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How to send dynamic charts with a Slack bot

Slack bots are limited by the Slack API to specific formats: text, images, and special controls. Critically, they cannot send Javascript or other dynamic formats. In order to send a chart or graph to your Slack channel, you must first render it as an image.

A chart on Slack

In this tutorial we'll use the free and open-source QuickChart API to generate chart images. To send these charts to Slack, you must:

  1. Construct the chart image
  2. Include it in your Slack bot's message

This tutorial is written assuming you are using Javascript, but the approach is general enough to work for any language.

Creating a chart image

If you're already showing these charts on a web frontend, your work here might already be done because QuickChart is built on top of Chart.js. You can just use your existing Chart.js config. Otherwise, we have to construct a Chart.js config object.

For example, imagine we have the following data:


First create an object using the Chart.js format:

const chart = {
type: 'bar',
data: {
labels: ['Week 1', 'Week 2', 'Week 3', 'Week 4'],
datasets: [
label: 'Retweets',
data: [12, 5, 40, 5],
label: 'Likes',
data: [80, 42, 215, 30],

This object says that we have two data series, Retweets and Likes, and they each have values. The labels for the X axis are Weeks 1-4.

Next, we turn the JSON chart specification into a string:

const encodedChart = encodeURIComponent(JSON.stringify(chart));

And put it into our URL:

const chartUrl = `${encodedChart}`;

This gives a URL that encodes the chart object. Let's render that URL in an image tag:

<img src="" />

We get the image below:

Rendered chart image, ready to go on Slack

To learn more about static chart rendering:

Sending the chart image to Slack

Now that we've generated a chart image, let's send it to Slack.

You have a couple options here:

  • Upload the file to Slack
  • Include the URL in a normal message and have Slack show or "unfurl" it
  • Use the Image Block

We'll go with the third choice because it is the most practical. We construct a block like so, using the image URL from above.

"type": "image",
"title": {
"type": "plain_text",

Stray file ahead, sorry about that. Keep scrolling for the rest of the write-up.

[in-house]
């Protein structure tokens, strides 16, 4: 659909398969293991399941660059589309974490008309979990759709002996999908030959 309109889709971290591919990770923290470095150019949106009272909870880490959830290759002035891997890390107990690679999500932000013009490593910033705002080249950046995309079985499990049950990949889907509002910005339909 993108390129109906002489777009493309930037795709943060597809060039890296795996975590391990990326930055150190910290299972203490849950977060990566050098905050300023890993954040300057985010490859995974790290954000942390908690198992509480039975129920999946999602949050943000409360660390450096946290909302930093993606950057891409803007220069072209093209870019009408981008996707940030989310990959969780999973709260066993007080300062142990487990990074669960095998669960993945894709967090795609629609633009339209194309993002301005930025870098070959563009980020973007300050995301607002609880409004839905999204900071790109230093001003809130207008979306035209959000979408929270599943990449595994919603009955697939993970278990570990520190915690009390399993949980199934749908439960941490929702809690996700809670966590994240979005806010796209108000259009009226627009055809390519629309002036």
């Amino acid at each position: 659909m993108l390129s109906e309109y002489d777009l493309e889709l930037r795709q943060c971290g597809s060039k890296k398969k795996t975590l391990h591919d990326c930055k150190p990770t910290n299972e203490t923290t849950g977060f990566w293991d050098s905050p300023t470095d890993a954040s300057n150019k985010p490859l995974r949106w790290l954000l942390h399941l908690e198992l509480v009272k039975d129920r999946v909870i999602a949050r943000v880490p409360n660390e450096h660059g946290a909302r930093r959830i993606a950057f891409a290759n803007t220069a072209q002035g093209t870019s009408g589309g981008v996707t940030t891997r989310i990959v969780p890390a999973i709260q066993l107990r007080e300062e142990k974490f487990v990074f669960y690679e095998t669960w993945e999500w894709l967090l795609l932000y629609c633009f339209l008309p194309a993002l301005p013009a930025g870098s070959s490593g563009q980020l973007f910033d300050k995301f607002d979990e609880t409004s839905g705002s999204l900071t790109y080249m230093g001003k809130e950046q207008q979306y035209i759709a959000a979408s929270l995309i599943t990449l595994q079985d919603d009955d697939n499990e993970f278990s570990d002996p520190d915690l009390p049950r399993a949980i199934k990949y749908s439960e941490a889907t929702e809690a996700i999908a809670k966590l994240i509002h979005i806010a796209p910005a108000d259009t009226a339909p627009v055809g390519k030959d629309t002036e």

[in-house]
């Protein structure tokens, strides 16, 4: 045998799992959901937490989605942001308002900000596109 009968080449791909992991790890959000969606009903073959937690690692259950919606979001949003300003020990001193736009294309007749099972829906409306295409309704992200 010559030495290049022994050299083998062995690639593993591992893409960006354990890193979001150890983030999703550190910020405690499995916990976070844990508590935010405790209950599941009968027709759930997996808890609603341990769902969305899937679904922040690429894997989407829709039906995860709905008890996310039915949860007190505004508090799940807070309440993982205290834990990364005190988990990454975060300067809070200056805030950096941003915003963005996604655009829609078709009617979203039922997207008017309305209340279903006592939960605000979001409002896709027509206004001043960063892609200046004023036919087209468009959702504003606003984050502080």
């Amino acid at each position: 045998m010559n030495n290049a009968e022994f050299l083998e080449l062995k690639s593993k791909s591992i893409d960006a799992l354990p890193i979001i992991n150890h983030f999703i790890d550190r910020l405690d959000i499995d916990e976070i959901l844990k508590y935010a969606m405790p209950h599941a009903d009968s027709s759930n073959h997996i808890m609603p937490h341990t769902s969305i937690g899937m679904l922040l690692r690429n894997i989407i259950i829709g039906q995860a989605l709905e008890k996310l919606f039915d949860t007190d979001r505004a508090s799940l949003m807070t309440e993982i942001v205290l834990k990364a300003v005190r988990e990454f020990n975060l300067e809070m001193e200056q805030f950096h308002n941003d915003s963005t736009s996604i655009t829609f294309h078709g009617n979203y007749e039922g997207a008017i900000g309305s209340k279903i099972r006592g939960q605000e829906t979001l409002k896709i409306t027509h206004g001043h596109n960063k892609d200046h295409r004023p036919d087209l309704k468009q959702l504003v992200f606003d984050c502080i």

"text": "Latest data"
"block_id": "quickchart-image",
"image_url": "",
"alt_text": "Chart showing latest data"

You can try this directly in Slack's Block Kit Builder. Have a look at the Slack documentation and play around with the different settings:

Slack block kit builder

In order to send the image blocks from your bot, use Slack's chat.postMessage API endpoint.

Starting with the basics, let's use this boilerplate for our communication with the Slack API. If you're using a helper library you probably already have a way to send messages, but here is the boilerplate I always use:

const request = require('request');

// Put your bot token here.
const SLACK_BOT_USER_TOKEN = 'xyz123';

function sendMessage(data) {
url: '',
method: 'POST',
json: data,
headers: {
'Content-Type': 'application/json; charset=utf-8',
Authorization: `Bearer ${SLACK_BOT_USER_TOKEN}`,
function (error, response, body) {
if (error || response.statusCode !== 200) {
console.error('Error sending slack response:', error);
} else if (!response.body.ok) {
console.error('Slack responded with error:', response.body);
} else {
// All good!

Now, we'll put it all together and send the message with chart image URL:

text: 'Chart data update',
blocks: [
type: 'image',
title: {
type: 'plain_text',
text: 'Latest data',
block_id: 'quickchart-image',
alt_text: 'Chart showing latest data',

That's it! Our message is sent and the graph appears in Slack.

Graph from a Slack bot

Need more help? Ask questions in our community.

Ian Webster

About the author

Ian Webster is a software engineer and former Googler based in San Mateo, California. He has helped Google, NASA, and governments around the world improve their data pipelines and visualizations. In 2018, Ian created QuickChart, a collection of open-source APIs that support data visualization efforts.

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